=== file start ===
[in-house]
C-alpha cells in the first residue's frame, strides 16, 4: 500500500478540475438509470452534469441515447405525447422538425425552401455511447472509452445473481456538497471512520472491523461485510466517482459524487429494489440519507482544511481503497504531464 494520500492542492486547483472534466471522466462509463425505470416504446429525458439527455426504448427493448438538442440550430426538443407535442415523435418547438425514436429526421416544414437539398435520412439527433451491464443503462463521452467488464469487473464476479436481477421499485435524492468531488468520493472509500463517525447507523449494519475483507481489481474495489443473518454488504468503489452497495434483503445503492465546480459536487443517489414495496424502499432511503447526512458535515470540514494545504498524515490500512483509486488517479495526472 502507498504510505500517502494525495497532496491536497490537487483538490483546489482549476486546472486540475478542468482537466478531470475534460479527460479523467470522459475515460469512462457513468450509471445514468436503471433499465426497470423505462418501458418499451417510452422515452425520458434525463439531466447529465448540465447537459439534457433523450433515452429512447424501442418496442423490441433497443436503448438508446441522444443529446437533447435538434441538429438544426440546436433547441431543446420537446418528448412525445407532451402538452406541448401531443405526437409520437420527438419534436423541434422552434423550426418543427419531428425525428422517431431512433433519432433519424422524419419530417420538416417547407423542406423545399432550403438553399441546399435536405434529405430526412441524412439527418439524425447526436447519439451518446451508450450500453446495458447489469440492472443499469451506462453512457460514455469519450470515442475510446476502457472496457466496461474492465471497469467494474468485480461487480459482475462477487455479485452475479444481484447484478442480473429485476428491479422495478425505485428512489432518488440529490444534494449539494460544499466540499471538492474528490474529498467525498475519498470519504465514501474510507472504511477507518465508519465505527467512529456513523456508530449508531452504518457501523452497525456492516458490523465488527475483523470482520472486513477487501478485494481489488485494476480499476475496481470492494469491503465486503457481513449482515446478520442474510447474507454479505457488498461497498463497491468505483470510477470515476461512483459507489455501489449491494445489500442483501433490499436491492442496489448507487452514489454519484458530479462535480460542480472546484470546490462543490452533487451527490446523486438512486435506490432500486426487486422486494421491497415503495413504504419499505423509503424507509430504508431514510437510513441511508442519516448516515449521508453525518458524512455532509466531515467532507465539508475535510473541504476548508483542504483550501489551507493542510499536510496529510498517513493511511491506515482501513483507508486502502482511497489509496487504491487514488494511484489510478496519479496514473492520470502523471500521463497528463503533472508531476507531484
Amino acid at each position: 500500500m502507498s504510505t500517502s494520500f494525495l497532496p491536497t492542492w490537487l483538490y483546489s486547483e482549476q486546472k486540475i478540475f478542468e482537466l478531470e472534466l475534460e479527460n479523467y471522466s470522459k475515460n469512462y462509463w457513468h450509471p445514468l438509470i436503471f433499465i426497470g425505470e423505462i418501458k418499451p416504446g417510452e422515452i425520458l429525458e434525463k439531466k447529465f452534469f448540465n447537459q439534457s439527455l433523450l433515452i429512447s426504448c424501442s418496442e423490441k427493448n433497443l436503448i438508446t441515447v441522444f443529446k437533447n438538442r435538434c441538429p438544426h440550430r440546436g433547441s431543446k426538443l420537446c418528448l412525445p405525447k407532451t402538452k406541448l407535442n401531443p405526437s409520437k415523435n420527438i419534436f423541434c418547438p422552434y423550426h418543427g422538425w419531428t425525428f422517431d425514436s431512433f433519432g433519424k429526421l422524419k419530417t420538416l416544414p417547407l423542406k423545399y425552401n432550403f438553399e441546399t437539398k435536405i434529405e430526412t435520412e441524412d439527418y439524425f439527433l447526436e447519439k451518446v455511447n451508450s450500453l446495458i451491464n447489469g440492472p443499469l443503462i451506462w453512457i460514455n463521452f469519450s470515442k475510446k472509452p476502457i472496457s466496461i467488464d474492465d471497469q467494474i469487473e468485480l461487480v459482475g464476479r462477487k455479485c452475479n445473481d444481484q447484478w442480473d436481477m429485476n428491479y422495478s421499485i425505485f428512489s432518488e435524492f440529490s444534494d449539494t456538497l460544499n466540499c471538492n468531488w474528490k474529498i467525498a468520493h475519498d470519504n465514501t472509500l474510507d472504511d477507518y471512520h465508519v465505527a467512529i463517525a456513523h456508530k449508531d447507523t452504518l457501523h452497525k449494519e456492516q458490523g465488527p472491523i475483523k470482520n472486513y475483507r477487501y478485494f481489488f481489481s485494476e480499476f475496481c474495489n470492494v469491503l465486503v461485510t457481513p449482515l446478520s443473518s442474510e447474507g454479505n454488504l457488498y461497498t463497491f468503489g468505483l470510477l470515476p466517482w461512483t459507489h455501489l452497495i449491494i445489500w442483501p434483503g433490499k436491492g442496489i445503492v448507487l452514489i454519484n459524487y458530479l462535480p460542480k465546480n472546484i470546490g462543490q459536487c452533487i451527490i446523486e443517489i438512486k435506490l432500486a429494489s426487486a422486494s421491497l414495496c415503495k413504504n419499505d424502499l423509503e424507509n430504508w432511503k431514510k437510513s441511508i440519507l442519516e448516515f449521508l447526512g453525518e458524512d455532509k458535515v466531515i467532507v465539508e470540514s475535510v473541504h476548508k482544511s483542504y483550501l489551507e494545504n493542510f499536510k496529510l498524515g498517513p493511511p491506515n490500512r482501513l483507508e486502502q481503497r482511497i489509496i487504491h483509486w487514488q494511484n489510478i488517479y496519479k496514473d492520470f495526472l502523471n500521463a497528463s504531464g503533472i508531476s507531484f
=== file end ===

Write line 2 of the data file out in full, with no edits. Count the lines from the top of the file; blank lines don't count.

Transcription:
C-alpha cells in the first residue's frame, strides 16, 4: 500500500478540475438509470452534469441515447405525447422538425425552401455511447472509452445473481456538497471512520472491523461485510466517482459524487429494489440519507482544511481503497504531464 494520500492542492486547483472534466471522466462509463425505470416504446429525458439527455426504448427493448438538442440550430426538443407535442415523435418547438425514436429526421416544414437539398435520412439527433451491464443503462463521452467488464469487473464476479436481477421499485435524492468531488468520493472509500463517525447507523449494519475483507481489481474495489443473518454488504468503489452497495434483503445503492465546480459536487443517489414495496424502499432511503447526512458535515470540514494545504498524515490500512483509486488517479495526472 502507498504510505500517502494525495497532496491536497490537487483538490483546489482549476486546472486540475478542468482537466478531470475534460479527460479523467470522459475515460469512462457513468450509471445514468436503471433499465426497470423505462418501458418499451417510452422515452425520458434525463439531466447529465448540465447537459439534457433523450433515452429512447424501442418496442423490441433497443436503448438508446441522444443529446437533447435538434441538429438544426440546436433547441431543446420537446418528448412525445407532451402538452406541448401531443405526437409520437420527438419534436423541434422552434423550426418543427419531428425525428422517431431512433433519432433519424422524419419530417420538416417547407423542406423545399432550403438553399441546399435536405434529405430526412441524412439527418439524425447526436447519439451518446451508450450500453446495458447489469440492472443499469451506462453512457460514455469519450470515442475510446476502457472496457466496461474492465471497469467494474468485480461487480459482475462477487455479485452475479444481484447484478442480473429485476428491479422495478425505485428512489432518488440529490444534494449539494460544499466540499471538492474528490474529498467525498475519498470519504465514501474510507472504511477507518465508519465505527467512529456513523456508530449508531452504518457501523452497525456492516458490523465488527475483523470482520472486513477487501478485494481489488485494476480499476475496481470492494469491503465486503457481513449482515446478520442474510447474507454479505457488498461497498463497491468505483470510477470515476461512483459507489455501489449491494445489500442483501433490499436491492442496489448507487452514489454519484458530479462535480460542480472546484470546490462543490452533487451527490446523486438512486435506490432500486426487486422486494421491497415503495413504504419499505423509503424507509430504508431514510437510513441511508442519516448516515449521508453525518458524512455532509466531515467532507465539508475535510473541504476548508483542504483550501489551507493542510499536510496529510498517513493511511491506515482501513483507508486502502482511497489509496487504491487514488494511484489510478496519479496514473492520470502523471500521463497528463503533472508531476507531484